Congressional Committee Reform

Congressional Committee Reform

Watching Ben Bernanke, Chairman of the Board of Governors of the United States Federal Reserve, testify before a congressional committee, February 10, 2009, the proceedings raised some concern as to the mechanics of conducting the meeting.  Each committee member is allowed to ask questions within a set amount of time, I believe 5 minutes.  Just about all the questions were pretty darn good and right on target.  At times it seemed each committee member was in competition for achieving that night the best sound bite for TV news shows and including time consuming remarks about how his or her constituents were in pain about this devastating recession.  Many of the questions were painted with conservative vs liberal values which also added verbiage.  At times, the most important, deep in complexity  questions were stated for too long a period so that Bernanke had not time to respond.  The chairman stated that Bernanke could respond in writing which will be hard for you and I to flush out to read.   If one were to sum up the proceedings, the effort seemed to reveal very little new information but became a course in Federal Reserve policy that would be quite nice for high school and college courses.

Three suggestions:

  • The committee chairman might ask each committee member to limit questions to two minutes thus giving three minutes for answers.  I am sure that will go over really big with the senators.
  • The individual that testifies before the committee is allowed a set number times he or she can go beyond the time limit a personal option that they are allowed to exercise.  This, I think, is a decent middle ground, reasonable solution.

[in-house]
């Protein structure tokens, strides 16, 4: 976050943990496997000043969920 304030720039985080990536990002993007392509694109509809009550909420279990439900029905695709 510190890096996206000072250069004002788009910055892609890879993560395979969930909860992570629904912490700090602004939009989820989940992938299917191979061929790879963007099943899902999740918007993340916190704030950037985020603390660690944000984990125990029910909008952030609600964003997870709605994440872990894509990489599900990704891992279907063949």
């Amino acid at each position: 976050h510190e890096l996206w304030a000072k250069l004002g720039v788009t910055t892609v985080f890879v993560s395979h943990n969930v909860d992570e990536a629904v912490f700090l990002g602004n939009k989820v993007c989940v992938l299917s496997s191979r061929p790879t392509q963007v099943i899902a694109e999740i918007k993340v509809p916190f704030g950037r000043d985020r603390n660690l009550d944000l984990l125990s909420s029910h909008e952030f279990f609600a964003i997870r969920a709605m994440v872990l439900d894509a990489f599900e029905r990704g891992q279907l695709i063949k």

• The most radical idea is to have an individual sit beside the chairman who represents the interest of the people to extend comment periods to another set time limit.  Each activation of this option may only be exercised a few times in total per session or per hour.  This person might come from a rotating list of government watchdog organizations.  This individual can ONLY extend the answer segment and can NOT make any, on the record, statements but remain mute in the process only indicating to the chairperson to extend the witness comments, the answer time.  This idea is too complex to be taken seriously.   It is prone to being morphed into something more or less than it was intended by some of the senators.  It’s recommendation is only put forth here for purpose that the senate might take to it because it is so muddy and prone to being morphed into political leverage that we do not yet see and thus might be honey on a stick and meet some amount of consideration.

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